Solar Curious

A New Co-op Takes the Guesswork Out of Going Solar

Sarasota and Charlotte County residents can band together for better buying power and free guidance on going solar.

By Kim Doleatto July 28, 2023

A new county-wide solar energy co-op increases buying power, educates and takes the guesswork out of going solar.

Sarasota County government, the Gulf Coast Community Foundation and the nonprofit Solar United Neighbors (SUN) have just launched a local solar co-op. Now homeowners, nonprofits and small businesses in Charlotte or Sarasota can join for free for the next several months to save on the cost and confusion of going solar.

Not only do members benefit from the monthly savings—plus the environmental and economic impact of going solar—but the panels have also proved to add protection to roofs in the event of hurricanes. After all, “it’s a series of racking and rails that add a secure, extra layer to the roof," says Julia Herbst, a Gulf Coast program coordinator with SUN. "After Hurricane Ian, we saw how it was a real testament to [the panels'] durability.” 

The co-op is “a fine-tuned process that we’ve been doing in Florida since 2016,” she says. It’s free to join, and there’s no obligation to purchase anything. 

Once 30 solar-curious members sign up, SUN releases a request for proposals on behalf of the co-op to kick off a bidding process from different solar companies.

A committee of co-op members then meets to assess the pros and cons and select the best installer for the group after comparing information like warranties, experience and reviews. The group can go up to 200 members. As of now, Sarasota County has 19 members, with four months remaining to sign on.

If you’re still in the solar-curious phase, the SUN website has loads of easy-to-digest webinars and organizes in-person meetings to educate potential members. "It's a 25- to 30-year investment so you want to be informed," Herbst says. "SUN are experts, but we're not selling a product." 

The expert help doesn’t disappear after installation. SUN members are still there to answer questions and offer support, from reading your new electric bill to filling you in on how it affects the home’s resale value.

The cost, often the No. 1 question about going solar, depends on how much energy your household consumes. Do you have a pool pump? How much AC do you use? Do you charge electric vehicles? The range can be anywhere from $18,000 to $50,000, but SUN also helps with financing. “We see most people pay off their systems in eight to 10 years,” Herbst says. You can also get a smaller installation to simply lower your energy use, and a 30 percent federal tax credit is also available, even for nonprofits that don't pay taxes. SUN says it can help navigate that part, too.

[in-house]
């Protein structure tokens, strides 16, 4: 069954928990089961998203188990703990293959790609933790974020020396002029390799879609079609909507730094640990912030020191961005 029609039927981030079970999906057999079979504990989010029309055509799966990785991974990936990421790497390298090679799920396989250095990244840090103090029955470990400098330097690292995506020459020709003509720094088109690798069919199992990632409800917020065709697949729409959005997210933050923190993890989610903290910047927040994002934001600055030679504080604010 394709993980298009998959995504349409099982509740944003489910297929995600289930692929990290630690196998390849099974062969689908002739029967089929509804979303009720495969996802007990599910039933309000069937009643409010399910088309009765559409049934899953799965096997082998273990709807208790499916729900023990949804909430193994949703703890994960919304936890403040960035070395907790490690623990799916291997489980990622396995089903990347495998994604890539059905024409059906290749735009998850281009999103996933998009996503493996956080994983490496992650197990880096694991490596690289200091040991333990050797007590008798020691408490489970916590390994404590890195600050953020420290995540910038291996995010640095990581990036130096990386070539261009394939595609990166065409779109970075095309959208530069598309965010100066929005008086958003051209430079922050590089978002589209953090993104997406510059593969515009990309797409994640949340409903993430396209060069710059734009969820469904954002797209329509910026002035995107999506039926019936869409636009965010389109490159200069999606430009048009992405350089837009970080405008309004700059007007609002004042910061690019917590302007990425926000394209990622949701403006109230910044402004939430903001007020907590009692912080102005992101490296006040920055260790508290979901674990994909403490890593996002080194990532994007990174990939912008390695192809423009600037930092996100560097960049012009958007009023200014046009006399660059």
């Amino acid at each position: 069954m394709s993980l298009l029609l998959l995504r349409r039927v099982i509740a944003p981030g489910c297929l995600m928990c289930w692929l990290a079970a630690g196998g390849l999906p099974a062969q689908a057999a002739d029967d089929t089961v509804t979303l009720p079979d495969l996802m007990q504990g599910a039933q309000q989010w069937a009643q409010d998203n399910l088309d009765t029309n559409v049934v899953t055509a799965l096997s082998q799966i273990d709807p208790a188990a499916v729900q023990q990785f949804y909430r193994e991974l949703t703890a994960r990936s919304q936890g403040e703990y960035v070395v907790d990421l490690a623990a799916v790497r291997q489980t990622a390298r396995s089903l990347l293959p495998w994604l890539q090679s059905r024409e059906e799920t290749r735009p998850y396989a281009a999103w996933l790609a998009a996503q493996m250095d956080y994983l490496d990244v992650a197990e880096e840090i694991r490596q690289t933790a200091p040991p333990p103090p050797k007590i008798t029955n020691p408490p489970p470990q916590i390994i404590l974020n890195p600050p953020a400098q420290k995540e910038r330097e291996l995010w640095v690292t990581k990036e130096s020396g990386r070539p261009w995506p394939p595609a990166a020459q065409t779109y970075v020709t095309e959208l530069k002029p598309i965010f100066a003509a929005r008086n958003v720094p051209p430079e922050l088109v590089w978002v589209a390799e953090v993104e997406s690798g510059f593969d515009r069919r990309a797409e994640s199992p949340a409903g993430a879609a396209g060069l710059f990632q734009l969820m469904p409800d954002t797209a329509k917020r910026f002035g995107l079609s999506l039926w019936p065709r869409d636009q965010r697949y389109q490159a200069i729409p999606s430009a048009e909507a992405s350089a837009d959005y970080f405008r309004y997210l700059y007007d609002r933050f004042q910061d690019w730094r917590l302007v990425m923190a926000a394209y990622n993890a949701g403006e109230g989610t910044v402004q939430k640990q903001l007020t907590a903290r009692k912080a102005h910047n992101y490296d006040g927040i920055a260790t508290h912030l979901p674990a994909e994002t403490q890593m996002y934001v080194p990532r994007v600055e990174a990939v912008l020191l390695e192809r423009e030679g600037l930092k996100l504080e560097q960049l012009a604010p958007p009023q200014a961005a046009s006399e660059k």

It also provides free roof reviews and tackles existing energy leaks with insulation, updated lighting and more. "That way, when you're ready to go solar, you can get a smaller unit," Herbst says.

Jack Merriam, 77, and Carmen Merriam, 68, in Sarasota, went big with their solar installation, adding a battery to collect and store the extra power the panels on their 3,100 square foot home generate. In all, the couple spent roughly $50,000 but saved considerably thanks to the co-op. Jack learned of it as a member of Florida Veterans for Common Sense, which views climate change as a threat to national security and has partnered with the co-op.

“It cost about $3.50 per watt if we bought a solar system on our own," Jack says. "The co-op's pricing came in at $1.94 [per watt], and we put in a substantial system, so we saved about $18,000. The savings helped us buy the battery so that if the grid goes down, it switches to the battery backup. It saved us when Hurricane Ian came through and took out the power." It also charges their electric car.

Now, the couple spends roughly $100 a month, "depending on how hard we’re running the AC," Carmen says. And at times, they make more power than they use, producing credit when they sell it back to the power company.

As for the learning curve they say often gets in the way of people signing up for solar. “It's pretty idiot-proof,” Jack says. As far as what you need to know, it's minimal. The couple uses a phone app to track everything.

"A lot of people think going solar is a  boutique product for the wealthy,” says Herbst, “but that’s just not the case."

For information on the Charlotte and Sarasota County solar co-op, webinars and events, click here, or email questions to [email protected].

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